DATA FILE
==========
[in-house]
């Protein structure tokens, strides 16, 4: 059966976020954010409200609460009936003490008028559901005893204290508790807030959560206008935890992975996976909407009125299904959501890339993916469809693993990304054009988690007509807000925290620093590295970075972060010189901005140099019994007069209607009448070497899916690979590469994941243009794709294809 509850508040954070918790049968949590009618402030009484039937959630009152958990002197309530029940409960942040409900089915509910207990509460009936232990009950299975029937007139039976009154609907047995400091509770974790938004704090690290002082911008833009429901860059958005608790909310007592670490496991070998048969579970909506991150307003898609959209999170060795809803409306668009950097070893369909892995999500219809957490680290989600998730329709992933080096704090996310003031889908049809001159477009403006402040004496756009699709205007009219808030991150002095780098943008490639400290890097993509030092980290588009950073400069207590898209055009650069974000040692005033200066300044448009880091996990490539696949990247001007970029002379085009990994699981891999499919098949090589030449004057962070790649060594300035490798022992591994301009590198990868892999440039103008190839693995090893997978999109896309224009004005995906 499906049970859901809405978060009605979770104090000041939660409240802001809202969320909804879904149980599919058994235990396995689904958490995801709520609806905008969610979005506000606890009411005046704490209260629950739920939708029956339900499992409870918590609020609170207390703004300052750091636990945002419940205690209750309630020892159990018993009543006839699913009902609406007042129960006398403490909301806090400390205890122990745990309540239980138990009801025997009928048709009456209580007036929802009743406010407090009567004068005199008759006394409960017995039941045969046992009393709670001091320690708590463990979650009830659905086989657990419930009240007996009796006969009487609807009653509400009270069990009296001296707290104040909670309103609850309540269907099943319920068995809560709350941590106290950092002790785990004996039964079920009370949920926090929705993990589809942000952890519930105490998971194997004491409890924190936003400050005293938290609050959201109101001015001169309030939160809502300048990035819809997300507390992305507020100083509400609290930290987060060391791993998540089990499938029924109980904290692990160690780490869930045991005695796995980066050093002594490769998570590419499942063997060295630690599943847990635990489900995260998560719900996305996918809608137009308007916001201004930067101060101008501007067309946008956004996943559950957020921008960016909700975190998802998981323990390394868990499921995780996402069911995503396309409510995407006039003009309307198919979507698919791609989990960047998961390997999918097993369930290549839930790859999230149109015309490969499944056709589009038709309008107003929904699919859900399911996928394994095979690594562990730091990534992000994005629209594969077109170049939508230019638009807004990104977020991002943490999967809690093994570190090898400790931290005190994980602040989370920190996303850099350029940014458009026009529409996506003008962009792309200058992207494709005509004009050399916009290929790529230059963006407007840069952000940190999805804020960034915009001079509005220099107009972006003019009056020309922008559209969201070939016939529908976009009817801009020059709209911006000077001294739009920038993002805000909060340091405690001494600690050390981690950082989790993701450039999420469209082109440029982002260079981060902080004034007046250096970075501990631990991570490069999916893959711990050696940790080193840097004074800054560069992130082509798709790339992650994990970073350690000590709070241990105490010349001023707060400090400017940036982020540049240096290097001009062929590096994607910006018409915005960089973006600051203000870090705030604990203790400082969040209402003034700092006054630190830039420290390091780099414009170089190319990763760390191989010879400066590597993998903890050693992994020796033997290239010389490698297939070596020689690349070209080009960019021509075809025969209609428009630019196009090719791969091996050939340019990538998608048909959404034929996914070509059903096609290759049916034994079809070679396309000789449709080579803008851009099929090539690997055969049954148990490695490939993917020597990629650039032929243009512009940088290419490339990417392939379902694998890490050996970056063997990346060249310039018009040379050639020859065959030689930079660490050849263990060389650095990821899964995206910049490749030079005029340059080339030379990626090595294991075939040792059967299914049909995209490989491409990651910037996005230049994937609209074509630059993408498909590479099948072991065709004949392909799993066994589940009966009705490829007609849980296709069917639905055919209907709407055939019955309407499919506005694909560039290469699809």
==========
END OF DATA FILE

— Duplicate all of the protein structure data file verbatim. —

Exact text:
[in-house]
């Protein structure tokens, strides 16, 4: 059966976020954010409200609460009936003490008028559901005893204290508790807030959560206008935890992975996976909407009125299904959501890339993916469809693993990304054009988690007509807000925290620093590295970075972060010189901005140099019994007069209607009448070497899916690979590469994941243009794709294809 509850508040954070918790049968949590009618402030009484039937959630009152958990002197309530029940409960942040409900089915509910207990509460009936232990009950299975029937007139039976009154609907047995400091509770974790938004704090690290002082911008833009429901860059958005608790909310007592670490496991070998048969579970909506991150307003898609959209999170060795809803409306668009950097070893369909892995999500219809957490680290989600998730329709992933080096704090996310003031889908049809001159477009403006402040004496756009699709205007009219808030991150002095780098943008490639400290890097993509030092980290588009950073400069207590898209055009650069974000040692005033200066300044448009880091996990490539696949990247001007970029002379085009990994699981891999499919098949090589030449004057962070790649060594300035490798022992591994301009590198990868892999440039103008190839693995090893997978999109896309224009004005995906 499906049970859901809405978060009605979770104090000041939660409240802001809202969320909804879904149980599919058994235990396995689904958490995801709520609806905008969610979005506000606890009411005046704490209260629950739920939708029956339900499992409870918590609020609170207390703004300052750091636990945002419940205690209750309630020892159990018993009543006839699913009902609406007042129960006398403490909301806090400390205890122990745990309540239980138990009801025997009928048709009456209580007036929802009743406010407090009567004068005199008759006394409960017995039941045969046992009393709670001091320690708590463990979650009830659905086989657990419930009240007996009796006969009487609807009653509400009270069990009296001296707290104040909670309103609850309540269907099943319920068995809560709350941590106290950092002790785990004996039964079920009370949920926090929705993990589809942000952890519930105490998971194997004491409890924190936003400050005293938290609050959201109101001015001169309030939160809502300048990035819809997300507390992305507020100083509400609290930290987060060391791993998540089990499938029924109980904290692990160690780490869930045991005695796995980066050093002594490769998570590419499942063997060295630690599943847990635990489900995260998560719900996305996918809608137009308007916001201004930067101060101008501007067309946008956004996943559950957020921008960016909700975190998802998981323990390394868990499921995780996402069911995503396309409510995407006039003009309307198919979507698919791609989990960047998961390997999918097993369930290549839930790859999230149109015309490969499944056709589009038709309008107003929904699919859900399911996928394994095979690594562990730091990534992000994005629209594969077109170049939508230019638009807004990104977020991002943490999967809690093994570190090898400790931290005190994980602040989370920190996303850099350029940014458009026009529409996506003008962009792309200058992207494709005509004009050399916009290929790529230059963006407007840069952000940190999805804020960034915009001079509005220099107009972006003019009056020309922008559209969201070939016939529908976009009817801009020059709209911006000077001294739009920038993002805000909060340091405690001494600690050390981690950082989790993701450039999420469209082109440029982002260079981060902080004034007046250096970075501990631990991570490069999916893959711990050696940790080193840097004074800054560069992130082509798709790339992650994990970073350690000590709070241990105490010349001023707060400090400017940036982020540049240096290097001009062929590096994607910006018409915005960089973006600051203000870090705030604990203790400082969040209402003034700092006054630190830039420290390091780099414009170089190319990763760390191989010879400066590597993998903890050693992994020796033997290239010389490698297939070596020689690349070209080009960019021509075809025969209609428009630019196009090719791969091996050939340019990538998608048909959404034929996914070509059903096609290759049916034994079809070679396309000789449709080579803008851009099929090539690997055969049954148990490695490939993917020597990629650039032929243009512009940088290419490339990417392939379902694998890490050996970056063997990346060249310039018009040379050639020859065959030689930079660490050849263990060389650095990821899964995206910049490749030079005029340059080339030379990626090595294991075939040792059967299914049909995209490989491409990651910037996005230049994937609209074509630059993408498909590479099948072991065709004949392909799993066994589940009966009705490829007609849980296709069917639905055919209907709407055939019955309407499919506005694909560039290469699809």